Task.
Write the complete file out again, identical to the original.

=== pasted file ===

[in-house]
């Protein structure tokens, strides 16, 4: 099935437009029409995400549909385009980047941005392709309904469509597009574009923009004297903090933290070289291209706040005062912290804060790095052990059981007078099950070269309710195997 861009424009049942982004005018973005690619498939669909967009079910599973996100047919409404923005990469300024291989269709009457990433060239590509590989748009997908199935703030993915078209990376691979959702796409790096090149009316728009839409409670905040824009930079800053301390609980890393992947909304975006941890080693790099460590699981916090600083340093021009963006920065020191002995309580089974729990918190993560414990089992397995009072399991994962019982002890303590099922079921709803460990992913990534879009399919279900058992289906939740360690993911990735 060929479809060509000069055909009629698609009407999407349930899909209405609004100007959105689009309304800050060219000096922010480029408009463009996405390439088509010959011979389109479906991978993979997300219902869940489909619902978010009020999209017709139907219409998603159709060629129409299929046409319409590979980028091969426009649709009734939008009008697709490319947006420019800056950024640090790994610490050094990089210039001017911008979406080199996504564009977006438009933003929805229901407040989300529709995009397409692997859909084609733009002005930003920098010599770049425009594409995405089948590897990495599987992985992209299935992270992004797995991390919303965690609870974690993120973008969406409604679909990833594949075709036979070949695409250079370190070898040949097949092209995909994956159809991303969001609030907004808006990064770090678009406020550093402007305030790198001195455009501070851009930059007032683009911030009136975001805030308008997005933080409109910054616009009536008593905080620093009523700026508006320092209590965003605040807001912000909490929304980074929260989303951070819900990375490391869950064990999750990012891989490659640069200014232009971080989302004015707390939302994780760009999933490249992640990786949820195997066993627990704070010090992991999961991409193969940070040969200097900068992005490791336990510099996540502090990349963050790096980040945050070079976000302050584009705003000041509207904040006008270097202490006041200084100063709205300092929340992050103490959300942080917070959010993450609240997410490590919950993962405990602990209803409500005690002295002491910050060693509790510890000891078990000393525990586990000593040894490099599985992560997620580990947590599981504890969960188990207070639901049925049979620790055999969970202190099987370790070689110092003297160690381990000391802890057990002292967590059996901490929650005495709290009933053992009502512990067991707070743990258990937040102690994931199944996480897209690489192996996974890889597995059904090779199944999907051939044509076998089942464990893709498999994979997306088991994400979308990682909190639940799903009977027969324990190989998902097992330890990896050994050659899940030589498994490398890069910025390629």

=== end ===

[in-house]
């Protein structure tokens, strides 16, 4: 099935437009029409995400549909385009980047941005392709309904469509597009574009923009004297903090933290070289291209706040005062912290804060790095052990059981007078099950070269309710195997 861009424009049942982004005018973005690619498939669909967009079910599973996100047919409404923005990469300024291989269709009457990433060239590509590989748009997908199935703030993915078209990376691979959702796409790096090149009316728009839409409670905040824009930079800053301390609980890393992947909304975006941890080693790099460590699981916090600083340093021009963006920065020191002995309580089974729990918190993560414990089992397995009072399991994962019982002890303590099922079921709803460990992913990534879009399919279900058992289906939740360690993911990735 060929479809060509000069055909009629698609009407999407349930899909209405609004100007959105689009309304800050060219000096922010480029408009463009996405390439088509010959011979389109479906991978993979997300219902869940489909619902978010009020999209017709139907219409998603159709060629129409299929046409319409590979980028091969426009649709009734939008009008697709490319947006420019800056950024640090790994610490050094990089210039001017911008979406080199996504564009977006438009933003929805229901407040989300529709995009397409692997859909084609733009002005930003920098010599770049425009594409995405089948590897990495599987992985992209299935992270992004797995991390919303965690609870974690993120973008969406409604679909990833594949075709036979070949695409250079370190070898040949097949092209995909994956159809991303969001609030907004808006990064770090678009406020550093402007305030790198001195455009501070851009930059007032683009911030009136975001805030308008997005933080409109910054616009009536008593905080620093009523700026508006320092209590965003605040807001912000909490929304980074929260989303951070819900990375490391869950064990999750990012891989490659640069200014232009971080989302004015707390939302994780760009999933490249992640990786949820195997066993627990704070010090992991999961991409193969940070040969200097900068992005490791336990510099996540502090990349963050790096980040945050070079976000302050584009705003000041509207904040006008270097202490006041200084100063709205300092929340992050103490959300942080917070959010993450609240997410490590919950993962405990602990209803409500005690002295002491910050060693509790510890000891078990000393525990586990000593040894490099599985992560997620580990947590599981504890969960188990207070639901049925049979620790055999969970202190099987370790070689110092003297160690381990000391802890057990002292967590059996901490929650005495709290009933053992009502512990067991707070743990258990937040102690994931199944996480897209690489192996996974890889597995059904090779199944999907051939044509076998089942464990893709498999994979997306088991994400979308990682909190639940799903009977027969324990190989998902097992330890990896050994050659899940030589498994490398890069910025390629």